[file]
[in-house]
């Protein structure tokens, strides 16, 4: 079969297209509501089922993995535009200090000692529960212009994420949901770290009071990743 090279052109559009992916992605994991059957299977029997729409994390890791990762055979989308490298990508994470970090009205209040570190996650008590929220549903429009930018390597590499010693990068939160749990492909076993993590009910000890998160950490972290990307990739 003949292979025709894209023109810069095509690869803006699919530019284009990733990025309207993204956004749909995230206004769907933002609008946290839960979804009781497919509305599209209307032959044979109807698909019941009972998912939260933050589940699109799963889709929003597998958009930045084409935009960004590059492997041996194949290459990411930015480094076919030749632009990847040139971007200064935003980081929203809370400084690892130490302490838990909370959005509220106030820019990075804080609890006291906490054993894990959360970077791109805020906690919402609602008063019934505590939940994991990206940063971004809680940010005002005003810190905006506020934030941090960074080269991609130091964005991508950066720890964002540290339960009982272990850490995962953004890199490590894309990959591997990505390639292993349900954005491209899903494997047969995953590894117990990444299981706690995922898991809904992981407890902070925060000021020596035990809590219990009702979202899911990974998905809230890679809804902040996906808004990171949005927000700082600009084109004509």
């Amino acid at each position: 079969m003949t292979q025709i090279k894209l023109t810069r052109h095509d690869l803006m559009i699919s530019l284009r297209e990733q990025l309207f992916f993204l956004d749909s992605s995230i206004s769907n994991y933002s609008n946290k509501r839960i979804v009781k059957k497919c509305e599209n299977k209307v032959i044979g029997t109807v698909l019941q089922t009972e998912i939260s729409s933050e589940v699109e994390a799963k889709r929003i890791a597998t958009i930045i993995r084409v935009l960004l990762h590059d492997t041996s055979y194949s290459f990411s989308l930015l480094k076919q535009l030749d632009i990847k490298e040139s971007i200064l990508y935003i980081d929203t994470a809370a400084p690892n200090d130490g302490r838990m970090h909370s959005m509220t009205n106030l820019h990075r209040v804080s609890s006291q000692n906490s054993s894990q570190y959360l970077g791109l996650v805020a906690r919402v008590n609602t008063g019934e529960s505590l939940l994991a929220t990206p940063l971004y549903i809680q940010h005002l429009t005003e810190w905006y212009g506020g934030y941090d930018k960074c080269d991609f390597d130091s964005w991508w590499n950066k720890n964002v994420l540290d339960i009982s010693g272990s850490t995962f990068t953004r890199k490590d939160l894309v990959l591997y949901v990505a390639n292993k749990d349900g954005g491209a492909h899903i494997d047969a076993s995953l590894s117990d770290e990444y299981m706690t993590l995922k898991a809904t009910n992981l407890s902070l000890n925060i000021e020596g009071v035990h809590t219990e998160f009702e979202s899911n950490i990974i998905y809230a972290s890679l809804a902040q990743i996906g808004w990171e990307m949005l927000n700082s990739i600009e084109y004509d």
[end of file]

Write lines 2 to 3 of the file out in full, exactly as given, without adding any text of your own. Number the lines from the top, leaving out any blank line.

């Protein structure tokens, strides 16, 4: 079969297209509501089922993995535009200090000692529960212009994420949901770290009071990743 090279052109559009992916992605994991059957299977029997729409994390890791990762055979989308490298990508994470970090009205209040570190996650008590929220549903429009930018390597590499010693990068939160749990492909076993993590009910000890998160950490972290990307990739 003949292979025709894209023109810069095509690869803006699919530019284009990733990025309207993204956004749909995230206004769907933002609008946290839960979804009781497919509305599209209307032959044979109807698909019941009972998912939260933050589940699109799963889709929003597998958009930045084409935009960004590059492997041996194949290459990411930015480094076919030749632009990847040139971007200064935003980081929203809370400084690892130490302490838990909370959005509220106030820019990075804080609890006291906490054993894990959360970077791109805020906690919402609602008063019934505590939940994991990206940063971004809680940010005002005003810190905006506020934030941090960074080269991609130091964005991508950066720890964002540290339960009982272990850490995962953004890199490590894309990959591997990505390639292993349900954005491209899903494997047969995953590894117990990444299981706690995922898991809904992981407890902070925060000021020596035990809590219990009702979202899911990974998905809230890679809804902040996906808004990171949005927000700082600009084109004509």
């Amino acid at each position: 079969m003949t292979q025709i090279k894209l023109t810069r052109h095509d690869l803006m559009i699919s530019l284009r297209e990733q990025l309207f992916f993204l956004d749909s992605s995230i206004s769907n994991y933002s609008n946290k509501r839960i979804v009781k059957k497919c509305e599209n299977k209307v032959i044979g029997t109807v698909l019941q089922t009972e998912i939260s729409s933050e589940v699109e994390a799963k889709r929003i890791a597998t958009i930045i993995r084409v935009l960004l990762h590059d492997t041996s055979y194949s290459f990411s989308l930015l480094k076919q535009l030749d632009i990847k490298e040139s971007i200064l990508y935003i980081d929203t994470a809370a400084p690892n200090d130490g302490r838990m970090h909370s959005m509220t009205n106030l820019h990075r209040v804080s609890s006291q000692n906490s054993s894990q570190y959360l970077g791109l996650v805020a906690r919402v008590n609602t008063g019934e529960s505590l939940l994991a929220t990206p940063l971004y549903i809680q940010h005002l429009t005003e810190w905006y212009g506020g934030y941090d930018k960074c080269d991609f390597d130091s964005w991508w590499n950066k720890n964002v994420l540290d339960i009982s010693g272990s850490t995962f990068t953004r890199k490590d939160l894309v990959l591997y949901v990505a390639n292993k749990d349900g954005g491209a492909h899903i494997d047969a076993s995953l590894s117990d770290e990444y299981m706690t993590l995922k898991a809904t009910n992981l407890s902070l000890n925060i000021e020596g009071v035990h809590t219990e998160f009702e979202s899911n950490i990974i998905y809230a972290s890679l809804a902040q990743i996906g808004w990171e990307m949005l927000n700082s990739i600009e084109y004509d």